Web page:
In this post I’m going to talk about how we can write more maintainable unit tests.
A unit test verifies if the system under test is working the way it should, but how can we trust the test?
Functional programming uses the option type widely, in languages such as Haskell, F#, Scala and a lot more. In this language it’s a convention to return a value when the function fails. The following example is a function written in F#, to show how the option type works:
In programming null is an awkward thing to deal with, when you return a variable with null value, you have to remember to make null checks all around your code.
You can download this sample from this git repository.
When you start to write unit tests, inevitably you’ll encounter a hard time when a functionality depends on time. Depend on DateTime.Now doesn’t work well for unit testing, your tests will pass on certain time of day and fail in others.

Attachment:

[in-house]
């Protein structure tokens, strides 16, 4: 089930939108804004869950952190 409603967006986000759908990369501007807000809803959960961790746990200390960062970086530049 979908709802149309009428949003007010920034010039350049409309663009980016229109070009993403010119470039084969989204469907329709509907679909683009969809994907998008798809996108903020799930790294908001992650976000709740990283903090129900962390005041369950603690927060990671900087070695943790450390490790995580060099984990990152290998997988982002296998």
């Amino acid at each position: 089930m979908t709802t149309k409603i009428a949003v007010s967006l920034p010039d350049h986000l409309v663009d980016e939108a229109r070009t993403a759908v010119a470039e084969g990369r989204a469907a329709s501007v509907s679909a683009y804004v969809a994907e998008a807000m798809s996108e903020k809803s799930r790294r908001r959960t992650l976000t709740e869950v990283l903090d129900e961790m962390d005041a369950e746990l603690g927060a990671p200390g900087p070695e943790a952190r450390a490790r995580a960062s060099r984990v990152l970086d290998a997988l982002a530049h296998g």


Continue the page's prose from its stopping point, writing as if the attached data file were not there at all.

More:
SUT factory may be a fancy name to what is basically a utility method, used to create an instance of the system under test. The main point of a SUT Factory is to reduce code duplication and improve maintainability of your unit tests suite.
In my last post I talked about stubs and how to you can use them to isolate external dependencies in your unit tests. In this post I want to talk about another type of test double, Mock Objects.
The definition of stubs can cause confusion sometimes. There are many definitions that you can find in a lot of places, stubs and mock definitions can be pretty similar sometimes, and have a good understanding of both can make the difference when writing highly maintainable unit tests.
Naming classes, methods, variables are hard, perhaps one of the most difficult things in programming.